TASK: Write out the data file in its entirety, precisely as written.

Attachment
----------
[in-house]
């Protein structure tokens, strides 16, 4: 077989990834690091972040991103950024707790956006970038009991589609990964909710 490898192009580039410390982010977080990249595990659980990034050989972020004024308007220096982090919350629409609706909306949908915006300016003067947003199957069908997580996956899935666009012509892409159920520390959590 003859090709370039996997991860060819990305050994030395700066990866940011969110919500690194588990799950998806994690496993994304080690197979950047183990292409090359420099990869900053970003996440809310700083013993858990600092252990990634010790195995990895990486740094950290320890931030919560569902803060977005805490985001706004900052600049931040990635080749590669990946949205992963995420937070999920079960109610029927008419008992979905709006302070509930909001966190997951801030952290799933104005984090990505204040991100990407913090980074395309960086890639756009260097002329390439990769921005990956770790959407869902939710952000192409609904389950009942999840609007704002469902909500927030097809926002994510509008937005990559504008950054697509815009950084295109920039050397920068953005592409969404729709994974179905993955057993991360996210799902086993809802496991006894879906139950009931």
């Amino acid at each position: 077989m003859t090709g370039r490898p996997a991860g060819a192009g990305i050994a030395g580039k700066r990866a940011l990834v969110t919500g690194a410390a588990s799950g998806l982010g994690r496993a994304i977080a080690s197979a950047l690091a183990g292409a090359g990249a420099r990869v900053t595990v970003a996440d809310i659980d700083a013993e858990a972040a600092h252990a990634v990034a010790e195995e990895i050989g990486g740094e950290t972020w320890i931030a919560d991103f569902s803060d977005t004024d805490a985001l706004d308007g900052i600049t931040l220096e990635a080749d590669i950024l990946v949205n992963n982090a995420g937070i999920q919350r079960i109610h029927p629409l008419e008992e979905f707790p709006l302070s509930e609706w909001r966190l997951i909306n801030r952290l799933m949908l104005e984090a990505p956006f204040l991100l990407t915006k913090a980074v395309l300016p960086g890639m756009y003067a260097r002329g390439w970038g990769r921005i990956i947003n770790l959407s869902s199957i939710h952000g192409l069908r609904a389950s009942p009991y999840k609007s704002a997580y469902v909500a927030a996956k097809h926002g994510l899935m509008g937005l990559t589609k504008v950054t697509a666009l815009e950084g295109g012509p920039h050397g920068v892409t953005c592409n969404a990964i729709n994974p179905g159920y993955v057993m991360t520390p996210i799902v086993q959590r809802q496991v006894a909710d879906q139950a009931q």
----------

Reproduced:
[in-house]
């Protein structure tokens, strides 16, 4: 077989990834690091972040991103950024707790956006970038009991589609990964909710 490898192009580039410390982010977080990249595990659980990034050989972020004024308007220096982090919350629409609706909306949908915006300016003067947003199957069908997580996956899935666009012509892409159920520390959590 003859090709370039996997991860060819990305050994030395700066990866940011969110919500690194588990799950998806994690496993994304080690197979950047183990292409090359420099990869900053970003996440809310700083013993858990600092252990990634010790195995990895990486740094950290320890931030919560569902803060977005805490985001706004900052600049931040990635080749590669990946949205992963995420937070999920079960109610029927008419008992979905709006302070509930909001966190997951801030952290799933104005984090990505204040991100990407913090980074395309960086890639756009260097002329390439990769921005990956770790959407869902939710952000192409609904389950009942999840609007704002469902909500927030097809926002994510509008937005990559504008950054697509815009950084295109920039050397920068953005592409969404729709994974179905993955057993991360996210799902086993809802496991006894879906139950009931």
């Amino acid at each position: 077989m003859t090709g370039r490898p996997a991860g060819a192009g990305i050994a030395g580039k700066r990866a940011l990834v969110t919500g690194a410390a588990s799950g998806l982010g994690r496993a994304i977080a080690s197979a950047l690091a183990g292409a090359g990249a420099r990869v900053t595990v970003a996440d809310i659980d700083a013993e858990a972040a600092h252990a990634v990034a010790e195995e990895i050989g990486g740094e950290t972020w320890i931030a919560d991103f569902s803060d977005t004024d805490a985001l706004d308007g900052i600049t931040l220096e990635a080749d590669i950024l990946v949205n992963n982090a995420g937070i999920q919350r079960i109610h029927p629409l008419e008992e979905f707790p709006l302070s509930e609706w909001r966190l997951i909306n801030r952290l799933m949908l104005e984090a990505p956006f204040l991100l990407t915006k913090a980074v395309l300016p960086g890639m756009y003067a260097r002329g390439w970038g990769r921005i990956i947003n770790l959407s869902s199957i939710h952000g192409l069908r609904a389950s009942p009991y999840k609007s704002a997580y469902v909500a927030a996956k097809h926002g994510l899935m509008g937005l990559t589609k504008v950054t697509a666009l815009e950084g295109g012509p920039h050397g920068v892409t953005c592409n969404a990964i729709n994974p179905g159920y993955v057993m991360t520390p996210i799902v086993q959590r809802q496991v006894a909710d879906q139950a009931q």